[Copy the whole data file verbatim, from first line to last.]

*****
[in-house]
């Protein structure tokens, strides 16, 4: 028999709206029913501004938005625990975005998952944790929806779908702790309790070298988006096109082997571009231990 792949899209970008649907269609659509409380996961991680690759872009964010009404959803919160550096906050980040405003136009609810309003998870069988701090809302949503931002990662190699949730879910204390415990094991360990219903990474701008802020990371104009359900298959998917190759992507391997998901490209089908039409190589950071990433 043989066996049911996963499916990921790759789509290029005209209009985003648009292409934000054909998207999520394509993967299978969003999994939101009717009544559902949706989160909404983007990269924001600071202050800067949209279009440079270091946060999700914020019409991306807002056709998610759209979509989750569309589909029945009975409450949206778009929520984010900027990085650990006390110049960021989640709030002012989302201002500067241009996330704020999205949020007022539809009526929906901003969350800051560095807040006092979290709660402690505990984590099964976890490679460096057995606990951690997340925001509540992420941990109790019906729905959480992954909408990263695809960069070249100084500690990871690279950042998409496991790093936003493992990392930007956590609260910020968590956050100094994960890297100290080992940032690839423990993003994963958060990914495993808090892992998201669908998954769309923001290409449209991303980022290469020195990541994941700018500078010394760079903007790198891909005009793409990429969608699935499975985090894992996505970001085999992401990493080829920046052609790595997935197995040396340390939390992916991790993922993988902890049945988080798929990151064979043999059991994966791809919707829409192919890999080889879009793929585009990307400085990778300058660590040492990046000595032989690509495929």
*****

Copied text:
[in-house]
């Protein structure tokens, strides 16, 4: 028999709206029913501004938005625990975005998952944790929806779908702790309790070298988006096109082997571009231990 792949899209970008649907269609659509409380996961991680690759872009964010009404959803919160550096906050980040405003136009609810309003998870069988701090809302949503931002990662190699949730879910204390415990094991360990219903990474701008802020990371104009359900298959998917190759992507391997998901490209089908039409190589950071990433 043989066996049911996963499916990921790759789509290029005209209009985003648009292409934000054909998207999520394509993967299978969003999994939101009717009544559902949706989160909404983007990269924001600071202050800067949209279009440079270091946060999700914020019409991306807002056709998610759209979509989750569309589909029945009975409450949206778009929520984010900027990085650990006390110049960021989640709030002012989302201002500067241009996330704020999205949020007022539809009526929906901003969350800051560095807040006092979290709660402690505990984590099964976890490679460096057995606990951690997340925001509540992420941990109790019906729905959480992954909408990263695809960069070249100084500690990871690279950042998409496991790093936003493992990392930007956590609260910020968590956050100094994960890297100290080992940032690839423990993003994963958060990914495993808090892992998201669908998954769309923001290409449209991303980022290469020195990541994941700018500078010394760079903007790198891909005009793409990429969608699935499975985090894992996505970001085999992401990493080829920046052609790595997935197995040396340390939390992916991790993922993988902890049945988080798929990151064979043999059991994966791809919707829409192919890999080889879009793929585009990307400085990778300058660590040492990046000595032989690509495929």